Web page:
Which line? There's one set of norms for ex-Presidents, another set of norms for candidate's spouses. Elizabeth Edwards raised some eyebrows early on when she was John's advocate. The Republican wives are all proper, being seen and not heard, or at least not saying anything controversial.

Maybe Bill is setting new norms. Or maybe he's proving that Al Gore was right in not asking him to campaign until late.

posted by: Bill Harshaw on 01.22.08 at 08:51 AM [permalink]

As I recall it, Bush the father said something like (it may even be the exact quote) "give the boy a chance" about our current President when he was running in 2000. Not exactly the endorsement a campaign wants the public to hear, and I think that Herbert Walker was put out to pasture and told to shut up for the rest of the campaign.

I like Eisenhower's response best. When asked what Nixon had done as Vice Preseident, he [is supposed to have] said "Give me a week and I'll think of something"

posted by: Gene on 01.22.08 at 08:51 AM [permalink]

yagij, I will gladly violate my own standards of debate and discussion by raising the question as follows: Are you not a native English speaker, or did you intentionally misread DanD's comment?

DanD can correct me if I'm wrong, but most normal people read his comment as referring to GHW Bush not making negative comments about his son's opponents. Wasn't Prof Drezner's point about Bill Clinton taking on Hillary's opponents in a negative fashion?

Yes, Harry Truman was publicly angry about how his home-state candidate was treated at the Convention. Bill Clinton is speaking in a bitterly negative tone about Hillary's opponent EIGHT MONTHS before the convention. Difference in degree, difference in scope and scale.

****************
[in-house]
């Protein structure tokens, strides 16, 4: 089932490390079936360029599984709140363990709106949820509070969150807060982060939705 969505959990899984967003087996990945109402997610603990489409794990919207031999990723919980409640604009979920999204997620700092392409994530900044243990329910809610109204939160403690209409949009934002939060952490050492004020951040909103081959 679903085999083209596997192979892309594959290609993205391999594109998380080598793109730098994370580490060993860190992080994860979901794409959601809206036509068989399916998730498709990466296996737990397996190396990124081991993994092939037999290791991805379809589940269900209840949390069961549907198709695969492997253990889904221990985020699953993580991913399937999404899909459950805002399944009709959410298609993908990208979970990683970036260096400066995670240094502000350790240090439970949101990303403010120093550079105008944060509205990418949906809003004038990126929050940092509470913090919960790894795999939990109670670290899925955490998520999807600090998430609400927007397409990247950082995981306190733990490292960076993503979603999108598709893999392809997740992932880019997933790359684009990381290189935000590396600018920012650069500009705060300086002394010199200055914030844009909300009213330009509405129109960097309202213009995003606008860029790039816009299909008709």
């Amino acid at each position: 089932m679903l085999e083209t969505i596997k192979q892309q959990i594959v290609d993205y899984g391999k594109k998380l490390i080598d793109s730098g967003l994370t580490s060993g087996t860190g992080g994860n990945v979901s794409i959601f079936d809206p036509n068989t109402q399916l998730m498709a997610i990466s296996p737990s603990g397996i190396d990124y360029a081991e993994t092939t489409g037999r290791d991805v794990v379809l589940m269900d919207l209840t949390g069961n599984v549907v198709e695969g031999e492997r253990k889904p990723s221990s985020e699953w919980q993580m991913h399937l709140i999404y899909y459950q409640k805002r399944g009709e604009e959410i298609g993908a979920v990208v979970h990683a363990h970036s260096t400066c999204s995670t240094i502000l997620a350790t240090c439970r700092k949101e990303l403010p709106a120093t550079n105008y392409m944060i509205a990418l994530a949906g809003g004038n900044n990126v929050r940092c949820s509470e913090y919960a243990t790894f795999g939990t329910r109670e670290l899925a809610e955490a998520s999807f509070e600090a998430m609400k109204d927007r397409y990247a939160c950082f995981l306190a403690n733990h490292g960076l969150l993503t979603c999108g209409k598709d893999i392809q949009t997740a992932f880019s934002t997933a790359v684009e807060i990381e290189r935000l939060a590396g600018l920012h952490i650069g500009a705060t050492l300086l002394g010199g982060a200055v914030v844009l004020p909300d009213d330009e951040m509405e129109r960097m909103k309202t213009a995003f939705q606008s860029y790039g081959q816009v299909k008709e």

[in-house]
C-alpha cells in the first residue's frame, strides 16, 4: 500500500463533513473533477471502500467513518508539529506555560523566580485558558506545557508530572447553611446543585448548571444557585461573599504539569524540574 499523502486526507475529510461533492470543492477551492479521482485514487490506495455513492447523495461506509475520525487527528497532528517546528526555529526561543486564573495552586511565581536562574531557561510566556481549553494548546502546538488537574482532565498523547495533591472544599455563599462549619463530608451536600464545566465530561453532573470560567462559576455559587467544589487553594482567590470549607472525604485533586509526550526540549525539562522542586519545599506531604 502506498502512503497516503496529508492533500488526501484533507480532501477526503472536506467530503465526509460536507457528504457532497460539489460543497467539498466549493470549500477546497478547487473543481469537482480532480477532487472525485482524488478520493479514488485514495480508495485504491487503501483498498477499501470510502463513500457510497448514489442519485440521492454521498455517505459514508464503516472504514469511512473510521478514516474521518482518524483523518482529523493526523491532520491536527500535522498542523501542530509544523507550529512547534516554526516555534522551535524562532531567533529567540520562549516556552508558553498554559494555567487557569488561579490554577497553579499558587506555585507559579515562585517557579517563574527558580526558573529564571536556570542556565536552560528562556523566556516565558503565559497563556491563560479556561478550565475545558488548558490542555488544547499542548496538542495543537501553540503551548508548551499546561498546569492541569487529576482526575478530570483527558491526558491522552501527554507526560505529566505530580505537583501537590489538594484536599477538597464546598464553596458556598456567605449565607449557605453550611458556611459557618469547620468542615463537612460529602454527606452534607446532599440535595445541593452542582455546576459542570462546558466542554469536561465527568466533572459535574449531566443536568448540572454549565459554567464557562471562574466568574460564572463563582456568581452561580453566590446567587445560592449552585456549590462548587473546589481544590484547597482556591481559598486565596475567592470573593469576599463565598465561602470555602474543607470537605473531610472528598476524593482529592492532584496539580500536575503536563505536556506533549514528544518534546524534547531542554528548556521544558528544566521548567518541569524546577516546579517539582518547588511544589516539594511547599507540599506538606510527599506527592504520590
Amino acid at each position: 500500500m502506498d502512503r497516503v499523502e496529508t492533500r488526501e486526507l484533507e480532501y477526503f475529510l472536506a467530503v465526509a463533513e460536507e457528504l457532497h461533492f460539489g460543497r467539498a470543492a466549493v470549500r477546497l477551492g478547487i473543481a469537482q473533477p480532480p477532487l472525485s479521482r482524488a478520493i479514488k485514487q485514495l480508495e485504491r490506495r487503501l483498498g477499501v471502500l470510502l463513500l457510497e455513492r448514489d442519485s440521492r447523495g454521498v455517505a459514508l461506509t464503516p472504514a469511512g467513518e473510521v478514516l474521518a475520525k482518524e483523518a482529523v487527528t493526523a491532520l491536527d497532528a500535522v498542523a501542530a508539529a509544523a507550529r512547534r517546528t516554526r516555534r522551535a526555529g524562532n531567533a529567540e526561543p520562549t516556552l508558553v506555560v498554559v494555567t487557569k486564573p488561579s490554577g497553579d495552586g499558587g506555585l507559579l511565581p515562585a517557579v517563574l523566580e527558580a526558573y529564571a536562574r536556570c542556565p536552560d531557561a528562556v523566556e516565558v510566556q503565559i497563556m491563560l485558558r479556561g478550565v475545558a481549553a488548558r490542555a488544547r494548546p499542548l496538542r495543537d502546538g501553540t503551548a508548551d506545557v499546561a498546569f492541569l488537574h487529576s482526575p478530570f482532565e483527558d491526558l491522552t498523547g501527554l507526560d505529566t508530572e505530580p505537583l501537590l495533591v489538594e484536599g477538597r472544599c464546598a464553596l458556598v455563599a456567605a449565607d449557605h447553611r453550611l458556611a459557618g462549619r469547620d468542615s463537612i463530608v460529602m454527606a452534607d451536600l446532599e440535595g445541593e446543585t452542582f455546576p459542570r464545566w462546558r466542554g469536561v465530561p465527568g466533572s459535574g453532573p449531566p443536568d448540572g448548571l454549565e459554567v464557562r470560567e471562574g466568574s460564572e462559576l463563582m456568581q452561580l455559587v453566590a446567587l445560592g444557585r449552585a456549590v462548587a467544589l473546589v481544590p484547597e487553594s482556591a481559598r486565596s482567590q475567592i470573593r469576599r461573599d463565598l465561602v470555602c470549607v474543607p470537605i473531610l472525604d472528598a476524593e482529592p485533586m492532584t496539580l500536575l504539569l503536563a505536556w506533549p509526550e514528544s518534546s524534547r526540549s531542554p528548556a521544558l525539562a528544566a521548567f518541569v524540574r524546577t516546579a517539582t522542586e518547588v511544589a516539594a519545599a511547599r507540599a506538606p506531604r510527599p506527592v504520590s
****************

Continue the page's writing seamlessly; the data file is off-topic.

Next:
posted by: Seppo on 01.22.08 at 08:51 AM [permalink]

I don't really think we can expect Me Generation Presidents to acknowledge any discretion that it might once have been thought proper for former Presidents to exercise.

The rules are different for them and, frankly, the public appears fine with that. I expect Bill Clinton's zealous efforts to secure the Presidency for his wife to be closely coordinated with her campaign, and four years from now I expect George Bush to be leading the effort to raise money for his brother. This kind of thing will stop when candidates benefiting from it pay a price -- or, to be more specific, when the American people decide that Bushes and Clintons as far as the eye can see are giving to American politics an unflattering resemblance to the politics of backward South Asian republics. There's no sign of that happening yet.

posted by: Zathras on 01.22.08 at 08:51 AM [permalink]

big differences:
Bill Clinton is popular. Especially in a Democratic primary. H.W. Bush was associated with patrician indifference to the sufferings of average people which is exactly the image that W. was trying to avoid, so they kept him out of the campaign. Even in the primary W. was running as the tax-cutting true conservative, again an image not helped by bringing H. W. Bush into the campaign (Read My Lips!). I'll bet (if they can control him at all) Bill won't be quite the same in the general election as independents will wonder what sort of influence he might have on a new president.

posted by: jared on 01.22.08 at 08:51 AM [permalink]

Hoover and Truman were actively involved in electoral politics and intra-party scrums. Hoover was the defacto head of the Republican party for a good decade or more after he lost to FDR. Going back further, Teddy Roosevelt was so involved in politics that he ran again, splitting the ticket and giving Wilson the presidency.

I think the "above the fray" meme began because of Nixon and Carter, as no one in their parties wanted their help. Bush carried it on a bit. But as recently as 1980, Gerald Ford, an ex-president, was considered for the vice-presidency, which certainly doesn't suggest a longstanding tradition of ex-presidents staying out of politics.

posted by: Cal on 01.22.08 at 08:51 AM [permalink]

It depends on your expectations for the conduct of ex-Presidents. As someone wrote above, the expectations have come down considerably because of Carter.

posted by: Rob on 01.22.08 at 08:51 AM [permalink]